KYC Verification – All that Businesses Should Know

Know Your Customer (short for KYC) is a process to verify clients during onboarding or at any time while conducting business activities with financial firms. Regulatory authorities have made KYC verification obligatory for the sectors to keep terrorism funding, money laundering, and other criminal schemes at bay. By validating users during account opening or conducting greater transactions, financial firms can detect dubious activities more accurately. 

The financial sector is under greater observation whether it follows KYC regulations or not. They have two options; invest in verification solutions or pay hefty fines due to non-compliance with KYC AML regulations. These laws apply almost to every firm that engages with the financial sector either to carry out transactions or to create an account.

What Does Know Your Customer Mean?

KYC is a due diligence process that is used by banks or financial firms to analyze the client’s risk and validate their identities. The procedure ensures that the individual is the one who they say they are. 

Know your customer checklist requires a user to provide their verification credentials which include biometrics, ID card issued by the government, or other documents as proof of evidence. For the proof of residence, sectors usually accept utility bills from the respective client. 

KYC verification is a must thing to do for all the sectors to check the client’s risk so that they could be given access to the company’s resources or declined. It is also binding to adhere to KYC/AML regulations. Financial firms are required to keep track of their clients that they are not involved in dubious activities while availing their resources. 

Components of KYC Due Diligence

Each individual has the potential to harm the company and there are three components of KYC according to the risk level associated with any client. For example, an individual who make fewer transactions needs simplified due diligence when compare to the one who is on the PEPs, sanction or any of the global wanted lists. 

  • Customer Due Diligence: It is performed on clients that are not categorized into medium or high-risk profiles. Customer Due Diligence (short for CDD) does not basically require an in-depth screening of the individual. 
  • Standard Due Diligence: It is conducted to verify low-risk profiles such as public authorities. As each country has its own set of rules and regulations, so it depends on the country when to perform standard due diligence of the clients. 
  • Enhanced Due Diligence: It is performed on the clients that are classified as high risk by the KYC risk rating system. EDD is also conducted on the UBOs and stakeholders to ensure that they are not on any of the PEPs,  global sanction, and wanted lists. Besides this, enhance due diligence is also performed to analyze the nature of any firm and the objective behind bigger transactions. Due diligence is a great bet to keep firms safe and sound by conducting additional verifications.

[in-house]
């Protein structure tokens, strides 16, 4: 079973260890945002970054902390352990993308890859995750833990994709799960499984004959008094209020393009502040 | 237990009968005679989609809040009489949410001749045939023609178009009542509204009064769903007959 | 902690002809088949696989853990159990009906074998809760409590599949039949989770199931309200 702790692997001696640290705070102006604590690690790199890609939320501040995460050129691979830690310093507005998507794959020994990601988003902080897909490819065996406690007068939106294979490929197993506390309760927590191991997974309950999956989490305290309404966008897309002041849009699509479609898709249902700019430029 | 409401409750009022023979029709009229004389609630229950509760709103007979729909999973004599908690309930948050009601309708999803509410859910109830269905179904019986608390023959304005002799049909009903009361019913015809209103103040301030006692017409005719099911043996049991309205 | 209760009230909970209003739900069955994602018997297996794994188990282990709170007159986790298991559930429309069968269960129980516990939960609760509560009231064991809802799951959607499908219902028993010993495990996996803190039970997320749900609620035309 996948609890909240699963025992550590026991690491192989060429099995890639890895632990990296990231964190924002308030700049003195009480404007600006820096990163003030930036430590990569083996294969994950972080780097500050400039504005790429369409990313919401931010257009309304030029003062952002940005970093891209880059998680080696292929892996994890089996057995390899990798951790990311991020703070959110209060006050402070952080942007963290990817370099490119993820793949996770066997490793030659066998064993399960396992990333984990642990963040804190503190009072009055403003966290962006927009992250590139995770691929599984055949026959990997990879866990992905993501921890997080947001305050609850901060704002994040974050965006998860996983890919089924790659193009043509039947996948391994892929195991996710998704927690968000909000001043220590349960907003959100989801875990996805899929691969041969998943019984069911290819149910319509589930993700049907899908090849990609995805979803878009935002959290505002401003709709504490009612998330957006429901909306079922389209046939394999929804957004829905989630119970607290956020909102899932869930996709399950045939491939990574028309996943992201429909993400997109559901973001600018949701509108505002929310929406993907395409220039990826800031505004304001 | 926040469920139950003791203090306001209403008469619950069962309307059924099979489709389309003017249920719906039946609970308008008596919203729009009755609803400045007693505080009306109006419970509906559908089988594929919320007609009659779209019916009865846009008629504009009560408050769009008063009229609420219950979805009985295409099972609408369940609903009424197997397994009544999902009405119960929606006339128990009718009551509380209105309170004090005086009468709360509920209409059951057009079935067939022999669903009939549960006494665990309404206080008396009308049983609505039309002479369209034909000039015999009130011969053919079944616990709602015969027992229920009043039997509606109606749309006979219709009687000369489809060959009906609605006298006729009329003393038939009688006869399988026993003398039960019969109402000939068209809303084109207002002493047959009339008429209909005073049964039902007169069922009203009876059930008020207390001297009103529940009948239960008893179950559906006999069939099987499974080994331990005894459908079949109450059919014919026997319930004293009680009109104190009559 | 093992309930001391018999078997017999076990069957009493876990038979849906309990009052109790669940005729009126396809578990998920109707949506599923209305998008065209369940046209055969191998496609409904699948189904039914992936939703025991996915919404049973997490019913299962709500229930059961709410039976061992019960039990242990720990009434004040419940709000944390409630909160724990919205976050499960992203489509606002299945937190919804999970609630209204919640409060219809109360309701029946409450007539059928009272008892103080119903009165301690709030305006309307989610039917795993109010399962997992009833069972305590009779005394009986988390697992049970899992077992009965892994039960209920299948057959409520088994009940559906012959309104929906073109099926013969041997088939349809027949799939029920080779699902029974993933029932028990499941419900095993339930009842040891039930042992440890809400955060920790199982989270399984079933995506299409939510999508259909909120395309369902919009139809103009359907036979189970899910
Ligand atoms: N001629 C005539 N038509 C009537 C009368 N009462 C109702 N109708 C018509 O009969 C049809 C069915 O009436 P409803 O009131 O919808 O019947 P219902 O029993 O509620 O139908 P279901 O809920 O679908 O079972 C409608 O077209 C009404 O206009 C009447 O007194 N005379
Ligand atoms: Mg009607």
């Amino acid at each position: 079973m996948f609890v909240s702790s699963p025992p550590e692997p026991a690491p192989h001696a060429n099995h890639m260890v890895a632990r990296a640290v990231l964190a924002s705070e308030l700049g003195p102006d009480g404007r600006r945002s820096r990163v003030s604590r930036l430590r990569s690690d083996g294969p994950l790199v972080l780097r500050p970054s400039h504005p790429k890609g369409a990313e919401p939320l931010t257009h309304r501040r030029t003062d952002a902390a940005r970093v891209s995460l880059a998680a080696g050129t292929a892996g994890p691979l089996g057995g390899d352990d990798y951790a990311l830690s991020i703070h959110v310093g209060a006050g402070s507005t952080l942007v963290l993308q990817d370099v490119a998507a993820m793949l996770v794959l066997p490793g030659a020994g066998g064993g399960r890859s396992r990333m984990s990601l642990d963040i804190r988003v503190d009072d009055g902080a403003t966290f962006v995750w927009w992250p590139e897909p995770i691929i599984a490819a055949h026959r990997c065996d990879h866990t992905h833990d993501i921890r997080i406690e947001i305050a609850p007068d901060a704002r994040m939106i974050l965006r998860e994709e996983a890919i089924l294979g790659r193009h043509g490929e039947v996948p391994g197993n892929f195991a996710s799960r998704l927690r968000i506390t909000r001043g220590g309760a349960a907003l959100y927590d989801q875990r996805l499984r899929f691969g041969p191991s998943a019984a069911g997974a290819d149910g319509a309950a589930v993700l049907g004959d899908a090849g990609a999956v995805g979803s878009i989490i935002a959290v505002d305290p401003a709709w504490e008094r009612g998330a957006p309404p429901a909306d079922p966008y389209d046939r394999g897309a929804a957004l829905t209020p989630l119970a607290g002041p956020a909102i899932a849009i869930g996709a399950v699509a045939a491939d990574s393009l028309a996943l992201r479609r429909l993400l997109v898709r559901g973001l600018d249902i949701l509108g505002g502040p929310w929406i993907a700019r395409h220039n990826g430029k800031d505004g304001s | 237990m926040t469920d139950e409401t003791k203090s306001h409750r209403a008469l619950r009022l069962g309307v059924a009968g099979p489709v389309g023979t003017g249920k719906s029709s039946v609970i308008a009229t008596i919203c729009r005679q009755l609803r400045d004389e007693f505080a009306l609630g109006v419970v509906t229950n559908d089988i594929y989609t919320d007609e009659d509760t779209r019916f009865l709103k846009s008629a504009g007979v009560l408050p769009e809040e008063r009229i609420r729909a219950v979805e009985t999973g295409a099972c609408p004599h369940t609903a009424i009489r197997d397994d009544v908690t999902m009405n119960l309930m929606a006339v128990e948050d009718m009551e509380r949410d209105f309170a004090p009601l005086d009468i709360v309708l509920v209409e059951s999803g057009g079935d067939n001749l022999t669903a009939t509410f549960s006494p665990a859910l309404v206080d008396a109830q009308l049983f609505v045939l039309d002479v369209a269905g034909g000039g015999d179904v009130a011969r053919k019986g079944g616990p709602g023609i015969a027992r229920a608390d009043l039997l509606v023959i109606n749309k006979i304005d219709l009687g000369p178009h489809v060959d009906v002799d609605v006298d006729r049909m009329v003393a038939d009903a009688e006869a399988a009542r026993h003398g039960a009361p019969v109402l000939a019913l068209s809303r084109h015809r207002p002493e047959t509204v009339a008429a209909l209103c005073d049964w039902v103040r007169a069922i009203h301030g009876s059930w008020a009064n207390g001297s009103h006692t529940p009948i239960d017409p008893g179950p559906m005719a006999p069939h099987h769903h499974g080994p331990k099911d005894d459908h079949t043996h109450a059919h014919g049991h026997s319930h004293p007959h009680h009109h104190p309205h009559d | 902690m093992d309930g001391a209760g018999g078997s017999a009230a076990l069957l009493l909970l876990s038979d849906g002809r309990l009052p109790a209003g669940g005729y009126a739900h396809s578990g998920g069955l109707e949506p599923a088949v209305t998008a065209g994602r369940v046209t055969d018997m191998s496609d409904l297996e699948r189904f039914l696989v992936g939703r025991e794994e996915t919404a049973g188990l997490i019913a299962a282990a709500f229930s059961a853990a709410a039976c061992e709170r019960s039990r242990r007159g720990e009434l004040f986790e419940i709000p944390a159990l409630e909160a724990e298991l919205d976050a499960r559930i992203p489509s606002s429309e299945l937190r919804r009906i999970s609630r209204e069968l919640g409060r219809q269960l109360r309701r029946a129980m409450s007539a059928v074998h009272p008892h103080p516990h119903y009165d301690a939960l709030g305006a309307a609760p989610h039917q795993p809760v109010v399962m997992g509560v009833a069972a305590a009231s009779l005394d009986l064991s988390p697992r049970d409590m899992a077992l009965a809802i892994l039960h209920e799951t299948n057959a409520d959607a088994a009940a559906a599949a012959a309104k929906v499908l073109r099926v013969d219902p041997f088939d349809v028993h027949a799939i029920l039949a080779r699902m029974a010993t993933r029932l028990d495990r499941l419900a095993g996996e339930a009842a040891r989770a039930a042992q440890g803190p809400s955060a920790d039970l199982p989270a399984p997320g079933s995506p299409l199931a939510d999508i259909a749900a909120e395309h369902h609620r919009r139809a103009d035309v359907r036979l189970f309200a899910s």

Who Needs KYC Online Verification?

For financial firms that deal with consumers, during the opening and maintenance of accounts, KYC is necessary. Typical client  KYC verification protocols are often followed when a company onboards a new customer or when an existing client gets a regulated product.

KYC compliance online must be followed by the following financial firms:

 

  • Credit unions and banks
  • Wealth management firms 
  • Broker-dealers
  • Finance tech applications, based on the activities they are engaged in
  • Private lenders as well as the lending platforms

Regulations governing Know Your Customer (KYC) have grown more important for practically any organization that deals with money. Although banks are obligated to adhere to KYC in order to prevent fraud, they simultaneously pass that responsibility on to the firms with which they deal.

Final Thoughts

Regulations governing KYC have great implications for both clients as well as financial organizations. To deal with a new customer, a financial firm is required to comply with KYC regulations. These guidelines were established to combat financial crimes including terrorism funding, money laundering, and other forms of illegal activities carried out to exploit the firm and gain malicious purposes.

Money laundering and other financial crimes such as terrorist funding frequently use anonymously created accounts. The greater focus on KYC regulations has resulted in reporting more and more dubious transactions. A risk-based strategy applied to KYC verification could reduce the likelihood of criminal activity and enhance customer satisfaction. Thus, KYC is a great choice for all businesses to enhance their security services while following KYC compliance in a proper way. 

 

Zaman Lashari
Zaman Lashari
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